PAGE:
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Brennan v. White County

Court of Appeals of Arkansas, Division I

March 6, 2019

DAVID BRENNAN APPELLANT
v.
WHITE COUNTY, ARKANSAS APPELLEE

          APPEAL FROM THE WHITE COUNTY CIRCUIT COURT [NO. 73CV-17-502] HONORABLE CRAIG HANNAH, JUDGE.

          David Brennan, pro se appellant.

          Colin Jorgensen, Association of Arkansas Counties, for appellee.

          BART F. VIRDEN, JUDGE.

         David Brennan challenges the White County Circuit Court's order dismissing his request for declaratory judgment regarding the constitutionality of the White County ordinance prohibiting the manufacture and sale of alcohol and the "local-option" set forth in Arkansas Code Annotated sections 3-8-801 to -811. We affirm.

         I. Relevant Facts

         On September 11, 2017, Brennan filed a complaint in the White County Circuit Court requesting that the court determine the constitutionality of the local-option framework allowing White County citizens to vote to prohibit the manufacture and sale of alcoholic beverages. In his complaint, Brennan asserted that the local-option framework is unconstitutional on its face and violates his substantive due-process rights; namely, his right to contract and association. Brennan, who lives in Searcy, asserted that he wishes to apply for a liquor license and open a package store in his home town, that he wants to consume alcohol at restaurants in Searcy, and that he would like the option to purchase alcohol at stores without having to travel outside his county. Brennan contended that prohibition of the sale of alcohol in White County negatively affects his ability to safely travel along the county highways, and he suffers an "unnecessarily increased risk of being involved in an alcohol-related, fatal crash." Brennan also argued that in dry counties, drug-related crime constitutes a greater threat to the public than in counties where the sale of alcohol is legal.

         White County filed a motion to dismiss Brennan's complaint, arguing that the local-option framework is constitutional as a matter of law. Brennan responded to the motion to dismiss, contending that there is no governmental purpose furthered by the local-option framework. Brennan urged the circuit court to apply the heightened level of scrutiny provided for in the Arkansas Constitution to determine the constitutionality of the statutes. White County countered Brennan's argument by explaining the myriad government interests served by the local-option laws, including the promotion of public health, reduction in crime and related law-enforcement costs, increase in worker productivity, and reduction of health-care costs. White County also asserted that under either the Arkansas Constitution or the federal Constitution, the rational-basis test is the appropriate test for ascertaining the constitutionality of the statutes.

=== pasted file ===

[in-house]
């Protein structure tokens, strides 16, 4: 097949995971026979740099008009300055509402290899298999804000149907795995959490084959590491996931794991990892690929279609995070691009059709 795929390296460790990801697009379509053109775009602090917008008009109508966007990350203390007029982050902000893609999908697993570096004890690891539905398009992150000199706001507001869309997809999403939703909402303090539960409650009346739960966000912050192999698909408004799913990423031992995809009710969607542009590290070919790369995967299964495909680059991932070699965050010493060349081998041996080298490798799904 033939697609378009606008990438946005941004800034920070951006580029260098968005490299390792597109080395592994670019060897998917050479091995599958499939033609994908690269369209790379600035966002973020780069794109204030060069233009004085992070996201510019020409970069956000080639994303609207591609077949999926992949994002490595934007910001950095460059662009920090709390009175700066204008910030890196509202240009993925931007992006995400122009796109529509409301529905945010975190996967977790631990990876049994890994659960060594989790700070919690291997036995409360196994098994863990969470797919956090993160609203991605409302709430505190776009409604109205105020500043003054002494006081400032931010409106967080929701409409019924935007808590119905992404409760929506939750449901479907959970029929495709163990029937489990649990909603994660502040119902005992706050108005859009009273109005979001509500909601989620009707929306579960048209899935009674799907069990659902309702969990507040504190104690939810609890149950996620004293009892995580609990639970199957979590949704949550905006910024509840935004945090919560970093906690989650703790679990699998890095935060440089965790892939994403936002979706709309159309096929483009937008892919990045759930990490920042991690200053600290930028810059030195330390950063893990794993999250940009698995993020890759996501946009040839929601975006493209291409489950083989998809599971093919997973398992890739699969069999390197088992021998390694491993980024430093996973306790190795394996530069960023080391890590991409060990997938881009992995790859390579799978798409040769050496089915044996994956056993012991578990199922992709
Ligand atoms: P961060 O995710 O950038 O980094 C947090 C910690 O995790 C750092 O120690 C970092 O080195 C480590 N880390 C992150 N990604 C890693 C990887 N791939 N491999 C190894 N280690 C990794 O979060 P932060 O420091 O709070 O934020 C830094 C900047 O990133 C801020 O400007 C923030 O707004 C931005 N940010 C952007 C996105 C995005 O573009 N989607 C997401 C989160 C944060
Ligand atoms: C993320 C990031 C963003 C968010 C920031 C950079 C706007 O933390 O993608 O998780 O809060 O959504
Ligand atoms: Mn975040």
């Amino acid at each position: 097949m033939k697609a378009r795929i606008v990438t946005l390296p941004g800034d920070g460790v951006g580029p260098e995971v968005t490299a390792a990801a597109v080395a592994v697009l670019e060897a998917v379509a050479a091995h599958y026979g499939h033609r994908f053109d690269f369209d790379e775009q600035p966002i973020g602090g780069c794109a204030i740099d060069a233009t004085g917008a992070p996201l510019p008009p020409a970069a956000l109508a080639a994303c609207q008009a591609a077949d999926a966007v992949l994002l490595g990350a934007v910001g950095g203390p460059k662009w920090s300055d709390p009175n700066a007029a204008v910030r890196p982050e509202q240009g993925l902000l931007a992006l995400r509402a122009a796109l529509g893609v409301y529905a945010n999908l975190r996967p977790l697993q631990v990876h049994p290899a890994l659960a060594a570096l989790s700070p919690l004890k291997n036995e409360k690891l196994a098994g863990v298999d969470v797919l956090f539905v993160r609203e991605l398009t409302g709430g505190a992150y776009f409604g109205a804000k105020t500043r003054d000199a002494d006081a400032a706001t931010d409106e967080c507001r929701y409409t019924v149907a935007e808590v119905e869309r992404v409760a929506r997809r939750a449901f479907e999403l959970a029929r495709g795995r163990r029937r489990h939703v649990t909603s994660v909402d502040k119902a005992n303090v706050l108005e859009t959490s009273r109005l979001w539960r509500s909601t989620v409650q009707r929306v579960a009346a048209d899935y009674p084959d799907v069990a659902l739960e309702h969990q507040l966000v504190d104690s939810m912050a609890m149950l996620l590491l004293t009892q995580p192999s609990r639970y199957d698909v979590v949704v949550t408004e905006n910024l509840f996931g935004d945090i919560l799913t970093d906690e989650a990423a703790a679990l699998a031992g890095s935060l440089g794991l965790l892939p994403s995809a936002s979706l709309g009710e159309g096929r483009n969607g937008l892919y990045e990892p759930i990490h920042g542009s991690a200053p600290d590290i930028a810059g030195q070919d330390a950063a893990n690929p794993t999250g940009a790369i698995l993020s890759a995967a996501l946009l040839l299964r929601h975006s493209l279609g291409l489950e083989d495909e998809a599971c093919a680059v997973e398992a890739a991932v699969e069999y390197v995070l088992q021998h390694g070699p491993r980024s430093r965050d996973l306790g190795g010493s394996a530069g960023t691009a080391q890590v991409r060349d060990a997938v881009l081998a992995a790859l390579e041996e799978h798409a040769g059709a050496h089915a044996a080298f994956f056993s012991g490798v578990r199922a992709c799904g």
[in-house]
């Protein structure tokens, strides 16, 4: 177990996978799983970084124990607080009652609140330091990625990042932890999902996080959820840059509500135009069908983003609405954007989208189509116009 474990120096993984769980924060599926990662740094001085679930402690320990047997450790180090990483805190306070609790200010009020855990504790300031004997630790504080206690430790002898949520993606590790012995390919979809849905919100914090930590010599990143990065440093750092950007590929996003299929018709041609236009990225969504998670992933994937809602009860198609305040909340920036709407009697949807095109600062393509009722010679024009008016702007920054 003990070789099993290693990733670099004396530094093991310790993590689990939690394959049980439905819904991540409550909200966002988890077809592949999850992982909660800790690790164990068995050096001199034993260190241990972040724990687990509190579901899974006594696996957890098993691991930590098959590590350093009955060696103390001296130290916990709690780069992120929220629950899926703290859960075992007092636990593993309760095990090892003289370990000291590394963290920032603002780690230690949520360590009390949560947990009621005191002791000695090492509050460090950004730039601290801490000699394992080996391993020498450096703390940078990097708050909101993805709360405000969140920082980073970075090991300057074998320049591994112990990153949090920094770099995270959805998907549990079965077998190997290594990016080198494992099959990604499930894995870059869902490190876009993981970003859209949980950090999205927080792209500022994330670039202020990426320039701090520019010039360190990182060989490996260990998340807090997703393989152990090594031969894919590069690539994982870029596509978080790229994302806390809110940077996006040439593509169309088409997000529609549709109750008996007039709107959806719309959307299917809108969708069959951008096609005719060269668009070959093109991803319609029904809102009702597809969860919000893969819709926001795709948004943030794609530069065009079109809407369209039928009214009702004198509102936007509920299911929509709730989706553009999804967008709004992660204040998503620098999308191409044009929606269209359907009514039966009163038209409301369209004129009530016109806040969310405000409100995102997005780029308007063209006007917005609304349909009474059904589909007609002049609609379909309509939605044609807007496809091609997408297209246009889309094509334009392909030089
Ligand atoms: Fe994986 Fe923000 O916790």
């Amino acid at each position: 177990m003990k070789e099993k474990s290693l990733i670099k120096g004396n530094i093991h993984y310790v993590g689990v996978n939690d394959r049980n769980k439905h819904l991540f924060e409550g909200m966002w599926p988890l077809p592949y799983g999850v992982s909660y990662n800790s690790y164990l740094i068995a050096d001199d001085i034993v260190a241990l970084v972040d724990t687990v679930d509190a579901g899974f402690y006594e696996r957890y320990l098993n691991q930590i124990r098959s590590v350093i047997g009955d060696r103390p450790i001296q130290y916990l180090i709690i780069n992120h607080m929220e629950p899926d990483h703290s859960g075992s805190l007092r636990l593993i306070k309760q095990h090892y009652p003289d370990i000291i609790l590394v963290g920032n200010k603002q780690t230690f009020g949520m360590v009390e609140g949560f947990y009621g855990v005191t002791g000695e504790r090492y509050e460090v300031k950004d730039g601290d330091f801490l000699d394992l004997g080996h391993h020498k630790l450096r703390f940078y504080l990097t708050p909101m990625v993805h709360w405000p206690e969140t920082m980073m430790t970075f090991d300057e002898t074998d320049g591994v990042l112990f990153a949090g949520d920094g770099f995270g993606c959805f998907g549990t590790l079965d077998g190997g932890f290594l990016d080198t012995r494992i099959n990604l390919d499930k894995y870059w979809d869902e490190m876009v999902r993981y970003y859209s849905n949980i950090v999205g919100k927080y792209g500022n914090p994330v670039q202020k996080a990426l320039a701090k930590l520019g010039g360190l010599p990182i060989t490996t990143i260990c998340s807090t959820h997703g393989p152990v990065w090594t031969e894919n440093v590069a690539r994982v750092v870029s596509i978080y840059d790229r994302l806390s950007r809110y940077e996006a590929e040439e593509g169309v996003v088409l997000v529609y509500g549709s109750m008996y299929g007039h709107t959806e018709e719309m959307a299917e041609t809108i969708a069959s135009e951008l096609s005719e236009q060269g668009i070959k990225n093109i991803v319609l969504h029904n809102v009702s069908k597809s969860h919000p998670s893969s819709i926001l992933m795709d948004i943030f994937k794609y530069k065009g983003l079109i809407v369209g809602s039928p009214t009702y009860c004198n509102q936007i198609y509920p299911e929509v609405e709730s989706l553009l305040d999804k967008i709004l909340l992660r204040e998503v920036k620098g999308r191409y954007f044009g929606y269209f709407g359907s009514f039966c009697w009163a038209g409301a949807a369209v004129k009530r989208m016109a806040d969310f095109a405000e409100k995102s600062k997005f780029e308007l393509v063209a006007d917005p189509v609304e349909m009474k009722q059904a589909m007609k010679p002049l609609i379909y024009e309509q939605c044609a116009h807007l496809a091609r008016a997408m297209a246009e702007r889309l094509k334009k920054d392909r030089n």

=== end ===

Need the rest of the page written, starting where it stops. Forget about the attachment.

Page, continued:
On April 24, 2018, the circuit court entered an order dismissing Brennan's complaint. The circuit court determined that White County's local-option ordinance and the statutory framework allowing the local option are subject to the rational-basis test under the due-process provisions of both the Arkansas Constitution and the U.S. Constitution and that the local-option framework is constitutional as a matter of law. Brennan timely filed his notice of appeal.

         On appeal, Brennan asserts that both the statutory local-option framework and the local prohibition of alcohol sales in White County violate citizens' "rights of contract and association" and "the right to engage in otherwise legal business activities and relations[.]" He argues that no legitimate state interest is furthered by these laws and that police power may not be used to impose the "majority morality" on those whose conduct does not harm others. Brennan also asserts that the Arkansas Constitution requires a heightened level of scrutiny for the state's use of police power.

         Alternatively, Brennan argues that if this court decides there is a legitimate state interest involved here, the local-option framework is an arbitrary and ineffective way of advancing those interests; thus, the framework is unconstitutional. Lastly, Brennan contends that subsequently enacted legislation fundamentally conflicts with the local-option framework, rendering the local option "the quintessence of irrational." We affirm.

         II. Standard of Review

         This court reviews a circuit court's decision to grant a motion to dismiss pursuant to Arkansas Rule of Civil Procedure 12(b)(6) by treating the facts alleged in the complaint as true and by viewing them in the light most favorable to the plaintiff. Archer v. Sigma Tau Gamma Alpha Epsilon, Inc., 2010 Ark. 8, at 4, 362 S.W.3d 303, 306. In viewing the facts in the light most favorable to the plaintiff, the facts should be liberally construed in the plaintiff's favor. Id. Our rules require fact pleading, and a complaint must state facts, not mere conclusions, in order to entitle the pleader to relief. Id.

         III. Poi ...


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